CORNER BROOK In Tina Dolter’s own artist statement, she wrote “to capture the spirit and light of another human being is nothing short of magical.”
For her, that was the epiphany which gave her the inspiration to forge an artistic career in portraiture when she thought her creative passions had to go in a different direction to be successful.
For anyone who knew the Steady Brook woman, who died Tuesday after a short illness, it was her spirit and light that left a magical impression on them.
Born in Montreal in 1959, Dolter moved to western Newfoundland with her family in 1976.
As an artist, Ms. Dolter will be best known for her series of portraits entitled “The Sensuality of the Maturing Woman.”
Her homage to aging gracefully via paintings of women over the age of 40 was first unveiled in Corner Brook in 2005, but was later expanded with exhibits in St. John’s and Toronto.
While most of the women were from the local area, she did include celebrities such as radio host Shelagh Rogers and fashion critic Jeanne Beker.
The portrait exhibition also spawned panel discussions titled “Redefining the Fine Art of Aging Well” that were held both in Toronto and in Corner Brook in 2011.
Some of her other work adorns several public places in Corner Brook, including stained glass in the palliative care unit at Western Memorial Regional Hospital. She also designed and produced, with the help of other artists she supervised, portraits of inductees in the Newfoundland and Labrador Hockey Hall of Fame and the four large sports murals in the Kinsmen Arena II.
Ms. Dolter was much more than a successful artist.
She was also an advocate for the artistic community and an organizer of events that promoted other artists. She was a co-founder of the League of Artists of Western Newfoundland (LAWN) in 2004 and was involved with the boards of several provincial arts organizations.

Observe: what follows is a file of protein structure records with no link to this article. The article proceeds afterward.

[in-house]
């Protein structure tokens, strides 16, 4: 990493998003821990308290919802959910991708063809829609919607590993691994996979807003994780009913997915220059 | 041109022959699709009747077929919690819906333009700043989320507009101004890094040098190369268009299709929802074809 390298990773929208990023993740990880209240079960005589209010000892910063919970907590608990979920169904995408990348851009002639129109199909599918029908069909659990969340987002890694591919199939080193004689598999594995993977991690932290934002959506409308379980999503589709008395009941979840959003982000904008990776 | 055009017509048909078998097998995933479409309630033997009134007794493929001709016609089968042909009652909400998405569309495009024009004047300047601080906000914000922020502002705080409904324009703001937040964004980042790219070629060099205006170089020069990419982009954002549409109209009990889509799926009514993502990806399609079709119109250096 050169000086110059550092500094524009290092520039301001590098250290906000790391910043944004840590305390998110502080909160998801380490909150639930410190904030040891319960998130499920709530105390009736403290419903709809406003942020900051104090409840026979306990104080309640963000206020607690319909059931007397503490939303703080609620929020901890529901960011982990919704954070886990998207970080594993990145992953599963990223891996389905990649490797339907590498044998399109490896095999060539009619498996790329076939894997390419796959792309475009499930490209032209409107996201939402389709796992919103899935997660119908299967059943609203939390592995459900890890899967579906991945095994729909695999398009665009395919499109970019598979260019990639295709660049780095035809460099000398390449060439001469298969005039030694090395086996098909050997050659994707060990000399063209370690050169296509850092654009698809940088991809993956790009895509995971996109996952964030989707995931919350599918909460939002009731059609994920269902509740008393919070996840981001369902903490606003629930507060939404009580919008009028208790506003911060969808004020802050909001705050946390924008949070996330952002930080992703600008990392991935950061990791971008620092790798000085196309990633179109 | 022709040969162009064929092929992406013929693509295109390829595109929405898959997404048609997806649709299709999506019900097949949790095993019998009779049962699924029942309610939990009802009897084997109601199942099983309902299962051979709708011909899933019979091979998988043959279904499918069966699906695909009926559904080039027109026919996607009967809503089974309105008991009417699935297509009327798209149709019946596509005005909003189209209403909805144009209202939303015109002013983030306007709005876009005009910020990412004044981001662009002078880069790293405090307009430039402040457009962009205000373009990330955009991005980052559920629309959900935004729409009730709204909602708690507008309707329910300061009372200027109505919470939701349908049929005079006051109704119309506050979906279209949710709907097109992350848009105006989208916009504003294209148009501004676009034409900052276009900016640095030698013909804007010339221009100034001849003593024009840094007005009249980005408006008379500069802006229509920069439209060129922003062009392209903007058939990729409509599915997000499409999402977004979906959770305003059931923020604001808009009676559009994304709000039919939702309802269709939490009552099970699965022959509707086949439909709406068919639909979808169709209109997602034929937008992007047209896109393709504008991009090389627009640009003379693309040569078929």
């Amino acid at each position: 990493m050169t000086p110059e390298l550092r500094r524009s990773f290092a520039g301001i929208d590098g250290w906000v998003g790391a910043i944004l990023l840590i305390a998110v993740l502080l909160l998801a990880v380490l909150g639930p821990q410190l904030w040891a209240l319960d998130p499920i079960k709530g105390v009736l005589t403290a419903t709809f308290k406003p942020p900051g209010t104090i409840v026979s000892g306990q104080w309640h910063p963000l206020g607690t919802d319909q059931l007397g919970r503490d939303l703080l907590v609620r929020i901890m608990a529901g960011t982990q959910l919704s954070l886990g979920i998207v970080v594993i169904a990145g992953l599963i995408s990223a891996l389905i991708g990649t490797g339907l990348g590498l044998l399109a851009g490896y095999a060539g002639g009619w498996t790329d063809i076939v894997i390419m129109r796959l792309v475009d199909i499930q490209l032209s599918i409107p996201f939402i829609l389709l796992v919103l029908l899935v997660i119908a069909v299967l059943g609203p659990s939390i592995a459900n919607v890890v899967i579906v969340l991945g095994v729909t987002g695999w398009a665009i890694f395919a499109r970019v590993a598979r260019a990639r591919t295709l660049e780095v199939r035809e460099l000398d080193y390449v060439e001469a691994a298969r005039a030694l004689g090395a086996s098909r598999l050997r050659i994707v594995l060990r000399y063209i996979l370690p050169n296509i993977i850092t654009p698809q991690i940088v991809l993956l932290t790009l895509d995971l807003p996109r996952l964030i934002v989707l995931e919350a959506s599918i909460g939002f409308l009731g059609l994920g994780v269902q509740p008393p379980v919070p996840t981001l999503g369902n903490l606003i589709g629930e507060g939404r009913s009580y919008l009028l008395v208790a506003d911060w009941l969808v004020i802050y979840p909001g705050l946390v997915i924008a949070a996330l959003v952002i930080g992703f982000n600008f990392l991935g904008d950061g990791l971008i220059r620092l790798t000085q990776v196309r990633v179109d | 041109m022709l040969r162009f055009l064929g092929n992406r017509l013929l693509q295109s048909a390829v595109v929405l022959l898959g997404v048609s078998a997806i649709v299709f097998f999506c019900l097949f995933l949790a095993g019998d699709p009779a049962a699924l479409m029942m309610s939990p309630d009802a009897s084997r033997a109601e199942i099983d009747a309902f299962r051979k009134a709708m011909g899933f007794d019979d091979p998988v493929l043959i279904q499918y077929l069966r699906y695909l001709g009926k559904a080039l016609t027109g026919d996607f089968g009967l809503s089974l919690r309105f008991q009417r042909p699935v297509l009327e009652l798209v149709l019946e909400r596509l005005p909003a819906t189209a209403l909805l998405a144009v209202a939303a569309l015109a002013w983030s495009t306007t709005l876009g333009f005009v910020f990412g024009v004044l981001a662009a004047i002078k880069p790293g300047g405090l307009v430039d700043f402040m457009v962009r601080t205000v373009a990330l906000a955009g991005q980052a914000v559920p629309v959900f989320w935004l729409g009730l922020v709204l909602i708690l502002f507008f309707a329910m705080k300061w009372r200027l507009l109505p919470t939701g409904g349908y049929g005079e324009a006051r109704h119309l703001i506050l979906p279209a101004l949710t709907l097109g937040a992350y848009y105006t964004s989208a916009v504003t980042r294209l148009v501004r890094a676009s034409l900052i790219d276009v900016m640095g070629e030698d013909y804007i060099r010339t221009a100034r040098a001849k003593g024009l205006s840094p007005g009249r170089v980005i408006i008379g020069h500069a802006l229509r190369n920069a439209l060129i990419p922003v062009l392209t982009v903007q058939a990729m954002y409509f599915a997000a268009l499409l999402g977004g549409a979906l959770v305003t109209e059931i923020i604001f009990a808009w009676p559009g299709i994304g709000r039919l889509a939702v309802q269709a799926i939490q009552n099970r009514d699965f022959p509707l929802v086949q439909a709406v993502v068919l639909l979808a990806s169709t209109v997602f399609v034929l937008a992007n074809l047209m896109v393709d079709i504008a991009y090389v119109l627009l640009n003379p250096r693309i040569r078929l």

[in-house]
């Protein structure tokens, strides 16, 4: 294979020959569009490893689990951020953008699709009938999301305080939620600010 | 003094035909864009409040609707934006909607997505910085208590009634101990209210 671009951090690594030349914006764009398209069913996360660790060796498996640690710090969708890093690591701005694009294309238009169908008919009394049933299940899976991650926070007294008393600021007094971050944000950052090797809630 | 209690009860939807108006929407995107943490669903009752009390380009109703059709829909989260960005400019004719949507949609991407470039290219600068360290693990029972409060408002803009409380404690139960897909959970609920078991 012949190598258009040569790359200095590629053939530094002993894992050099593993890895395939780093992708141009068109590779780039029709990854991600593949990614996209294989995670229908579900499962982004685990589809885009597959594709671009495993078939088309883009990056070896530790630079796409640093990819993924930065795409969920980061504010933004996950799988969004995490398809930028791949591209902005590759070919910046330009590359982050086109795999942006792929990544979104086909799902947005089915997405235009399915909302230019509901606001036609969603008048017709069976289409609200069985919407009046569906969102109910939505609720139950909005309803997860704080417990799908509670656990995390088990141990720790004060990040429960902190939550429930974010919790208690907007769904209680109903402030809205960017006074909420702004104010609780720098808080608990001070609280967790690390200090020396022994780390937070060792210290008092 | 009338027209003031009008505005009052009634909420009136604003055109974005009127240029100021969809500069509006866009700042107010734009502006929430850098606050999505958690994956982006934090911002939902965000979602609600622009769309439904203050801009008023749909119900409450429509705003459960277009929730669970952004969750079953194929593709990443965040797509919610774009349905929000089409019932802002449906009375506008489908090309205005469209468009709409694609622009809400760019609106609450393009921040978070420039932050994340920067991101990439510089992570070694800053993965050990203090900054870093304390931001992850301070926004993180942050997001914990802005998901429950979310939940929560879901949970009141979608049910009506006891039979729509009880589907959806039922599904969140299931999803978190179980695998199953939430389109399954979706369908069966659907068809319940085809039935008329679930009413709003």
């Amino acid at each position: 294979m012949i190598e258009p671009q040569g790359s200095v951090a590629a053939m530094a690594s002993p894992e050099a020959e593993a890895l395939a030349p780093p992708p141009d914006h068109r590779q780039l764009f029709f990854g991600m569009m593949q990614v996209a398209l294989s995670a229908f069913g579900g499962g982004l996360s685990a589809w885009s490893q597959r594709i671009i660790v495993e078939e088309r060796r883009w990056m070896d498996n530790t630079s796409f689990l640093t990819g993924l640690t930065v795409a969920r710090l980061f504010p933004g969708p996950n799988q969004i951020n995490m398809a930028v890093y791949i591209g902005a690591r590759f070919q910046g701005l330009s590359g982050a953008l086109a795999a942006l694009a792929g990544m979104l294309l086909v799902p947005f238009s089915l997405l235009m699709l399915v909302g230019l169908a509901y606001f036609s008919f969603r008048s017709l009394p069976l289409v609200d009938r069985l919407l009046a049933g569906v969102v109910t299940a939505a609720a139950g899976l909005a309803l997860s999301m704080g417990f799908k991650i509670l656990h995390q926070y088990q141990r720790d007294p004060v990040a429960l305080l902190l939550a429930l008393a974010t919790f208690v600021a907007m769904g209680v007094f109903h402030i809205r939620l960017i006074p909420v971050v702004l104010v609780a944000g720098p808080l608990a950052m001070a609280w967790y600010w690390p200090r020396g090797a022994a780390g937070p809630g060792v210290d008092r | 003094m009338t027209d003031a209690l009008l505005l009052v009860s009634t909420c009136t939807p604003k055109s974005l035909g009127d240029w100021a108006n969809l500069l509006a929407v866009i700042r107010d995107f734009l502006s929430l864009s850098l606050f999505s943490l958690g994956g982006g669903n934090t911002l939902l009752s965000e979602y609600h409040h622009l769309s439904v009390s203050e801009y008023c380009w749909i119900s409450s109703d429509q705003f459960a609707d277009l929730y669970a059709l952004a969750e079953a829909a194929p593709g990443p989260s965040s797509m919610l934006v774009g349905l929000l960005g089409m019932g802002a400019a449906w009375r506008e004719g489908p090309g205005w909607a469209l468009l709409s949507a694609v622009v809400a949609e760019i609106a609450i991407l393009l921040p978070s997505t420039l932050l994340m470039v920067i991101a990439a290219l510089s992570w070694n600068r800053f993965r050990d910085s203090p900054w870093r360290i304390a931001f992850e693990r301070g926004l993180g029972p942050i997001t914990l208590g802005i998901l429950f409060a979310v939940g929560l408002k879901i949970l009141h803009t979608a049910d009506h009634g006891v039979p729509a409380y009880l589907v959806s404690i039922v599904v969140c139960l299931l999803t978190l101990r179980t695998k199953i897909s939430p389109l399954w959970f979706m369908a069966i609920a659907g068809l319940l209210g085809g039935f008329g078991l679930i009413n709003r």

David Smallwood knew Ms. Dolter for years and, for the past several, worked with her closely on the Corner Brook Rotary Arts Centre Committee that is still trying to establish a space for the arts community in Corner Brook.
“She was a detailed person and was really loyal to this whole process,” Smallwood said Tuesday. “We’re sorely going to miss her skills and her input.”
Smallwood also marvelled at Ms. Dolter’s contribution to Corner Brook hosting the East Coast Music Awards in 2009, during which she headed up an arts and cultural linkages committee and delivered 10 workshops that made the ECMA experience more than just about music.
For that effort, Ms. Dolter was given an ECMA as Volunteer of the Year in 2009.
Through the years, she has also been nominated for a number of annual awards by the Newfoundland and Labrador Arts Council and by Visual Artists Newfoundland and Labrador.
“This is such a terrible loss that someone in the prime of life and just beginning to break through into the major leagues of art should be taken away from us so young, so unfortunately,” said Smallwood, adding Ms. Dolter had recently told him of her plans to soon take her work to New York.
Donna Thistle, whose sister Kim is married to Ms. Dolter’s brother Sean, was one of the women Ms. Dolter first asked to pose for the aging gracefully portraits.
According to Thistle, Ms. Dolter had started working on another series of portraits that would have featured some prominent older men.
“She wanted to give equal time to the contributions both men and women make as they age gracefully,” said Thistle. “A lot of people didn’t know she was doing that because it wasn’t ready. It’s sad it will never be finished.”
Thistle echoed Smallwood’s sentiments that Ms. Dolter’s legacy goes beyond the images she created.
“Losing Tina is a huge loss for the arts community in Corner Brook and in Newfoundland,” said Thistle. “Besides being an excellent artist herself, she did yeoman’s work for organizing other artists and fundraisers.”
Thistle has fond memories of Dolter’s involvement in decorating for the Western Regional Hospital Foundation’s annual gala, as a strong supporter of making visual art a big part of the annual Writers at Woody Point festival and as an active member of a tightly knit group of a dozen women who met regularly for a Corner Brook book club.
Besides her two sons, Devon Burry and Tyler Burry, Dolter is mourned by her partner Jerry George, her family and friends.